What the 2010 Budget could mean for small businesses

This week’s Budget announcement will be a momentous one. The date has only recently been announced, adding to speculation about the timing of a General Election, and it looks set to be a particularly important speech for a number of reasons.

The government has come under increasing pressure for apparently over-optimistic forecasts. The European Union has criticised the Treasury for failing to grasp the severity of the risk posed by the deficit, and for a “lack of ambition” in tackling the public finances. At the same time, Bank of England policymakers have broken ranks to warn of the potential danger of a second fall into recession.

The government is faced with a conundrum. On the one hand the have to be seen to make plans to get the public finances in order. On the other, they are desperately seeking policies that will secure them votes in what looks set to be a very closely fought election – indeed, so close that many believe it could yield a hung parliament.

Businesses have already been warned that there will be “no giveaways” in the Budget. But what can small firms expect, and how will this affect the business environment over the coming year?

Reduction in public spending

It is inevitable that public spending will be cut during the next Parliament. The current government has pledged to reduce the budget deficit by 50 per cent over the next four years, and politicians on all sides have insisted that this should be achieved mainly through spending reductions.

This will have a significant impact on the increasing number of (small and medium enterprises (SMEs) that rely on public sector clients for income. The government has increased SME access to public sector tendering, and has pledged that every department will spend more of their budget with small firms. But this may be jeopardised by the forthcoming public spending cuts.

Tax rises - but which ones?

Taxes will have to go up if the public finances are to be repaired. But it is not expected that personal income tax will rise in the next Budget, and it would be politically difficult to raise other direct taxes.

Businesses look set to bear the brunt of tax rises. Firms have already been told that they will be subject to a 1 per cent rise in employers’ National Insurance Contributions from April, despite protestations from business groups. Most analysts do not expect to see a rise in corporation tax, although many expect that it will be bumped by at least 1 per cent at the beginning of the 2011/12 tax year. Capital Gains Tax may well rise in order to bring it closer in line with the new 50 per cent top rate.

The government has said it has no plans to increase VAT. But it seems certain that new anti-avoidance measures will be implemented, with loopholes being closed and HMRC chasing outstanding bills more aggressively.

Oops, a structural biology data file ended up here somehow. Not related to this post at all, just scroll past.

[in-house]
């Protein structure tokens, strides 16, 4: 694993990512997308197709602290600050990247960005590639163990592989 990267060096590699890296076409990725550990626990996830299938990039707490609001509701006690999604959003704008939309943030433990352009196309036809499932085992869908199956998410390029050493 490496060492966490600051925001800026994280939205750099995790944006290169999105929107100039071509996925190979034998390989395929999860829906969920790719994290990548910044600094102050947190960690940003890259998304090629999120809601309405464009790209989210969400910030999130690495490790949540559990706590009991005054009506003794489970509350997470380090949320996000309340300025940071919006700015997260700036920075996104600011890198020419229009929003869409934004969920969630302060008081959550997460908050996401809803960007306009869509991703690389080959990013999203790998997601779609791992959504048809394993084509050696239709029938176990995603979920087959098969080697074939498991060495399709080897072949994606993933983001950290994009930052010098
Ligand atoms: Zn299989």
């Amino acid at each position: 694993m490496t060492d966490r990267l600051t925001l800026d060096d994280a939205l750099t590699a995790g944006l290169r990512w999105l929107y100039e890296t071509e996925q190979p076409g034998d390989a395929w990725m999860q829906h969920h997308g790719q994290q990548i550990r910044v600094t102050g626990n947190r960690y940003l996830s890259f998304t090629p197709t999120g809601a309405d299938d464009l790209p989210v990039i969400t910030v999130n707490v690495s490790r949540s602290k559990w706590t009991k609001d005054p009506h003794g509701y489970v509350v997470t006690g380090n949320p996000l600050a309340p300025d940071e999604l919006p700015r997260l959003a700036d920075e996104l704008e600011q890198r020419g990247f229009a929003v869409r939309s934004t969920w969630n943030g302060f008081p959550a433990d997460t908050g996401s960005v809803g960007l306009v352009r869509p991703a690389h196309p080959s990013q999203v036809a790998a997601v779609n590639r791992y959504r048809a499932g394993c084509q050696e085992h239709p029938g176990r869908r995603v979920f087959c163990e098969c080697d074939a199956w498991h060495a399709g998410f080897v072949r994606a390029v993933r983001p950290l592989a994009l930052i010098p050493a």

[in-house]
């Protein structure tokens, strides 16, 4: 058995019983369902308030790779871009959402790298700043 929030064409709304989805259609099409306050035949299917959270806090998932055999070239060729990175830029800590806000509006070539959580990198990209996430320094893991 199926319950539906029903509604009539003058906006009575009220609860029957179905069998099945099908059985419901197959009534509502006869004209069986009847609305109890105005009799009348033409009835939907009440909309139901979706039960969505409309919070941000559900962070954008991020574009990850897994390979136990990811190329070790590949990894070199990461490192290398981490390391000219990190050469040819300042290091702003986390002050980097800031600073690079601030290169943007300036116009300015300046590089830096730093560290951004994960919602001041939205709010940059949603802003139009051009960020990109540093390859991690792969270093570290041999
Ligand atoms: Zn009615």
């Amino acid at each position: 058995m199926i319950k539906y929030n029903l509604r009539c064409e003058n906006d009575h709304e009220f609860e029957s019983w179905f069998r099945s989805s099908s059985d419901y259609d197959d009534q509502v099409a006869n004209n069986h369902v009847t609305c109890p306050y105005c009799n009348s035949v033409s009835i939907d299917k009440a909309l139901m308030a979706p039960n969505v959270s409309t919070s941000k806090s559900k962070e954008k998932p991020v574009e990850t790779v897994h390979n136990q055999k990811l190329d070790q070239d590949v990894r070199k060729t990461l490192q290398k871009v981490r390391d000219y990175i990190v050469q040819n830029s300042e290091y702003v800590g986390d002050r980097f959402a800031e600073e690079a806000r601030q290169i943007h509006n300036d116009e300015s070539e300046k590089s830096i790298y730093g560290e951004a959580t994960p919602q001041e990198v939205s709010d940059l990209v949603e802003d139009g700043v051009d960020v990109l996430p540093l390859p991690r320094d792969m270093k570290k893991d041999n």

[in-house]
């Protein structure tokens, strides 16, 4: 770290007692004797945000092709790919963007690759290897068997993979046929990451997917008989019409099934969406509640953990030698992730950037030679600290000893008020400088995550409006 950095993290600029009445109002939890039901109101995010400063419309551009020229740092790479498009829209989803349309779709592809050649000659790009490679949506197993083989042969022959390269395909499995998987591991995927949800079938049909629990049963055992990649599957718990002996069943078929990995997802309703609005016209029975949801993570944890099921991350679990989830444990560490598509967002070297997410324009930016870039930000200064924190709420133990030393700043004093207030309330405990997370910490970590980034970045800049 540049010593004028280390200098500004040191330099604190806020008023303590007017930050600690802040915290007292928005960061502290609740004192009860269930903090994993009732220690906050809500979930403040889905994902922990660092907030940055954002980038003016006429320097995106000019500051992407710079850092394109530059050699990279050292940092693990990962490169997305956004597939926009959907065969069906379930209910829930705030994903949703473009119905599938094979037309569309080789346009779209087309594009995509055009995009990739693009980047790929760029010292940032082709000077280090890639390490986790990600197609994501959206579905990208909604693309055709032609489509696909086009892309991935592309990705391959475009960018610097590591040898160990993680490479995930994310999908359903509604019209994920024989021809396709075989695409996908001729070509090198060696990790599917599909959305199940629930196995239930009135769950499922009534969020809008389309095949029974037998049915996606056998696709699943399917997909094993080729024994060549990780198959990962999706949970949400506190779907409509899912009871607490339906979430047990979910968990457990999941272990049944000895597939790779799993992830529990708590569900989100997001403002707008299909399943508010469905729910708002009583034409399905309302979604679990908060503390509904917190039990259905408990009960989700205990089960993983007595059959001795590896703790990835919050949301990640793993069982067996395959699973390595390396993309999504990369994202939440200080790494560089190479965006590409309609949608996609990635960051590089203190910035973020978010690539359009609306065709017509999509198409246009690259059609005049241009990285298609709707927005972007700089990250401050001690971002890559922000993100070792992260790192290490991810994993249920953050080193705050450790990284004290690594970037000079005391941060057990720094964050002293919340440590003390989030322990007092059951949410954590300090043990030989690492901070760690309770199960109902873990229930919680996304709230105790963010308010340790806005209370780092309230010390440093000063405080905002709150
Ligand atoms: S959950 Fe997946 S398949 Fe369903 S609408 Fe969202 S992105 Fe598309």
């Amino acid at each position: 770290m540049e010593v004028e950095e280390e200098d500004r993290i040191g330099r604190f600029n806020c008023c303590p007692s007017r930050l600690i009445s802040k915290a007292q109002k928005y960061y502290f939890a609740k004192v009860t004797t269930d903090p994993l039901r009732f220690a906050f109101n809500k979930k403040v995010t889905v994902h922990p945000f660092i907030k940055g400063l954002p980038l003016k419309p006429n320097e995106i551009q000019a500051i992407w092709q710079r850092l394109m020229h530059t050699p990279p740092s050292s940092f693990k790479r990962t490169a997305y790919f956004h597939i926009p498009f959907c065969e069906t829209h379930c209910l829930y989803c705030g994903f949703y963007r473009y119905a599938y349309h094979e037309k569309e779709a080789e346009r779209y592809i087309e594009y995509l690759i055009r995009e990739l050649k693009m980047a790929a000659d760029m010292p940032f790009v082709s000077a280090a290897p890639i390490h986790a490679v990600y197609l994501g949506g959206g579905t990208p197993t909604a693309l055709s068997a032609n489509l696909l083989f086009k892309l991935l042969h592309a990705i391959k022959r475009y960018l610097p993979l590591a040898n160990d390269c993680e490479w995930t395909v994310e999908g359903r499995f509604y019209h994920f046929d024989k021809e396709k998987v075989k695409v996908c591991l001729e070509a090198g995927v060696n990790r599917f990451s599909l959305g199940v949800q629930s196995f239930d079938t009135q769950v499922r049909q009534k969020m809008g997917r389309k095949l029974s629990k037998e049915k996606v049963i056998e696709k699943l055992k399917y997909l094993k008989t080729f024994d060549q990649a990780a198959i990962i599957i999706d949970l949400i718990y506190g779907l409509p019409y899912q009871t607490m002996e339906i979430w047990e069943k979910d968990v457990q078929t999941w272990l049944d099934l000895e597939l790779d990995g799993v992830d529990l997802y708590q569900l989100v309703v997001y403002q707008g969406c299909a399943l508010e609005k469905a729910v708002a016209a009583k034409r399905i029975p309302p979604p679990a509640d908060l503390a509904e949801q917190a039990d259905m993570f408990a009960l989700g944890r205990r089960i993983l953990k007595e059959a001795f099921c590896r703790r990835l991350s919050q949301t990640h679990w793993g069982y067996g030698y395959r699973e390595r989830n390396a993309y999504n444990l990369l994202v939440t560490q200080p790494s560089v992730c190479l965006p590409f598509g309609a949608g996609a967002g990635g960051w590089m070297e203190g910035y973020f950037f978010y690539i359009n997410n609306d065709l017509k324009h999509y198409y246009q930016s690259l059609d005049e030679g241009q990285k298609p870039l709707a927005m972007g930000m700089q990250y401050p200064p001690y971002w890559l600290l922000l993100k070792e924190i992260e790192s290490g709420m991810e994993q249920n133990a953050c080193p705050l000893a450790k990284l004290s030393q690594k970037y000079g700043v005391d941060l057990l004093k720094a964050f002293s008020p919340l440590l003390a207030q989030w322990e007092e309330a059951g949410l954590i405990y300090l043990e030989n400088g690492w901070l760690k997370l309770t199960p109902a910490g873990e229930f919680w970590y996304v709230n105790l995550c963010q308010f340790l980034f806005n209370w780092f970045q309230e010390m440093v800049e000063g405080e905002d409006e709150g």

Unemployment reduction

The Budget will almost certainly contain measures to reduce unemployment, particularly among those aged 18 to 24. As well as being beneficial for the economy as a whole, this could help out small firms looking for an extra pair of hands. Many are calling for an extension to the existing apprenticeship schemes – schemes of which SMEs tend to be the biggest supporters.

It has been noted that a drive to reduce unemployment may be inconsistent with the planned increase in National Insurance. It is therefore not impossible that the NI increase could be postponed or scrapped.

More power for HMRC

As well as increases in the amount HMRC can take from businesses and individuals, the agency is likely to see more powers conferred on it. As well as increasing anti-avoidance measures in law, the government looks set to give HMRC more freedom to set interest rates charged on outstanding tax payments. Rules on rebates may also be tightened, for example making it more difficult for firms to claim VAT payments from HMRC during their first year of registration.

Of course, all of the plans set out in the Budget may be jeopardised by the outcome of the General Election. If there is a change of government, we may see fiscal policy change significantly. That said, the Conservatives would enjoy no more political leeway than the current government, given the severity of the deficit and the difficulty of direct tax increases.

Generally speaking, businesses should be prepared for a wholesale fiscal squeeze over the coming years. Inflation may also rise, although the risk of spiralling interest rates looks to have been averted, at least temporarily. Firms should also avoid counting on a straight-line increase in consumer confidence. Many analysts believe that a second peak in unemployment is imminent, and this could have a disastrous effect on consumer spending.

Simply Business will be covering the Budget throughout the day.